I'm really passionate when it comes to ground manners. I've seen a countless number of people who never teach their horse basic respect and ground manners. It absolutely blows my mind to see people who allow the the horse do whatever the horse wants to do and then make the excuse: "Well, that's just the way he is." To that, I say "Horsefeathers"! Any horse and I will repeat: Any horse can (and should) be taught manners! Needless to say, a horse is a very large and extremely powerful animal. Even the most gentle, well mannered horse can severely hurt you, even when they're not meaning to. A 12 year old girl whom I knew very well was killed a couple of years ago in the blink of an eye. It was no ones' fault. That type of danger is just the nature of working with such large and powerful animals. While there is no foolproof guarantee that you can keep yourself safe 100% of the time, I believe there are certain things you can insist on that will improve your level of safety. #1 is that you absolutely must demand respect, for you and for that 2 to 3 feet around you, whether you like to call it your space, your box or your bubble. Now, as I said before, I love to cuddle with a horse and I never want them to be afraid of me or afraid to be close to me but they cannot clumsily fumble and step all over me and they can't force or intimidate their way into my bubble. When they come into my space, they must approach me as they would a lead or alpha mare - they must be paying attention and they must either ask politely or move in respectfully...not cautiously or fearfully but respectfully. There's a difference.

I firmly believe in the 3 second rule: When they misbehave, you have 3 seconds to let them know what is unacceptable. If you're teaching them something new and they do what you expect, you have 3 seconds to praise them and let them know they are on the right track.

I will never advise you to do anything that will make a horse fear you, only respect you. In most cases, you can effectively discipline a horse by simply making him think you're going to kill him without actually doing anything directly to the horse or anything that will hurt the horse. Also, there are several instances in which you can discipline a horse in a way that he doesn't know he's been disciplined. These are my favorite techniques. Using the nail for a nipping or biting horse is a good example (more on that in another post) In that situation, the horse thinks he has done something to himself. He doesn't realize that you have done anything to him and therefore, he has no reason to get headshy or afraid of getting smacked. Now, I'll say here that I have no problem with a firm smack now and then. It doesn't hurt the horse, in fact, you're much more likely to hurt your hand than you are the horse. A firm smack is often necessary when dealing with horses, especially if a situation occurs and you have nothing else to protect yourself or get your point across. Because of the 3 second rule and the way a horse thinks, you cannot take the time to go find a crop or other instrument for discipline. By the time you get what you went for, too much time has passed, the horse won't have a clue why you're disciplining them and the training moment is lost, so you have to issue a quick, firm smack right then on the spot when they commit the offense. You should always try to avoid hitting the horse in the face or head if possible. If you're being attacked, of course you're going to react accordingly and you will have to do whatever you have to do in order to protect yourself but hopefully those instances will be very rare. Whatever the case, a horse should never be beaten or abused. A horse should never be humiliated or belittled. They are majestic creatures that deserve respect, too. Mankind would have never advanced in the manner and speed in which he did had it not been for the strength and speed of the horse.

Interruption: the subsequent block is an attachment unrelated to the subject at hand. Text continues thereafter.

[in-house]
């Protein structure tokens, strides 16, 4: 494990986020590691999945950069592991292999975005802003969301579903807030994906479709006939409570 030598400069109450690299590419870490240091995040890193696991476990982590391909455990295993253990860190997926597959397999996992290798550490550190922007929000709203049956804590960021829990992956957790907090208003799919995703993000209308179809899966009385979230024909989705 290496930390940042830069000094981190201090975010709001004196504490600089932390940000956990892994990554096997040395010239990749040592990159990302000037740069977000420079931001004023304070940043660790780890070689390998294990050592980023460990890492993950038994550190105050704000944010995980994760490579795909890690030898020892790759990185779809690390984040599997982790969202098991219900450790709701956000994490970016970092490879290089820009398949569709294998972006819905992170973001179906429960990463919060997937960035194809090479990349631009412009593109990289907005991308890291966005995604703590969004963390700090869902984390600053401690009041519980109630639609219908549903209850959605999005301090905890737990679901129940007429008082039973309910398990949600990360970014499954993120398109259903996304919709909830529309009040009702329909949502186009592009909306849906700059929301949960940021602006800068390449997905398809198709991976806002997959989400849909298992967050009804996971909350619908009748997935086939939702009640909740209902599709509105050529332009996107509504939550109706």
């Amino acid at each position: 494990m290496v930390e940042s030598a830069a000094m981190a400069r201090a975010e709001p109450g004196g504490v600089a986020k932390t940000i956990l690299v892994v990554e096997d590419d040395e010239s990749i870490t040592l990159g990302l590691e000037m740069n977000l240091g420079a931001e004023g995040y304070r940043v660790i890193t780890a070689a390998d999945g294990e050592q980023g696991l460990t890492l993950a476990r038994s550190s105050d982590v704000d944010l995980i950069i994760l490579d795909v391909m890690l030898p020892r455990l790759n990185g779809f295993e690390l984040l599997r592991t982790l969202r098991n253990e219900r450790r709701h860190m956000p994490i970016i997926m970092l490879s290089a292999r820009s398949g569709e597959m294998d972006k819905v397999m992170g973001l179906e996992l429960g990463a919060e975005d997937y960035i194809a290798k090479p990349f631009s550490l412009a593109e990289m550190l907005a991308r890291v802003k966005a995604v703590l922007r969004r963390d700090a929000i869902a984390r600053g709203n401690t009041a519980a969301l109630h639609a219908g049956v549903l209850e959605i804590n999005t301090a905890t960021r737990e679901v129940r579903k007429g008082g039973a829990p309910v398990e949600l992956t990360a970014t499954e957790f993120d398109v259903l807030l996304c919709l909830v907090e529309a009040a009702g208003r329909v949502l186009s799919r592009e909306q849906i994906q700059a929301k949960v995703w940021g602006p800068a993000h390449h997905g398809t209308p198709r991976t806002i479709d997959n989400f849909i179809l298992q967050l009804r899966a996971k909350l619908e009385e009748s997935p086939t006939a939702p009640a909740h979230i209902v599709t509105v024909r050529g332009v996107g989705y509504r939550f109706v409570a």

Read this snippet by Charles Chenevix Trench in A History of Horsemanship and see if it gives you goosebumps: 'God found it good to bestow on man a supreme mark of His favor, and so He created the horse...Man, encompassed by the elements which conspired to destroy him, would have been a slave, had not the horse made him king.'

How true it is! Imagine how the history books would have to be rewritten if we removed the horse from our past! The least we can do is show them some respect and allow them to keep their pride and beautiful spirit.

It is my desire that the relationship between horse and humans should always be one of mutual respect.

Ok, with that being said, let's talk some training!

1 comment:

Horse classifieds said...

ya horses need a great care if you wanna see them well and fit thats a great responsibility for the horse owner .

Please feel free to email me your horse questions and I'll do my best to answer them or at least point you to someone or someplace that can. (Scroll down to the "About Me" section and click on "View my complete profile" to send me an email) I look forward to hearing from you! ~Melanie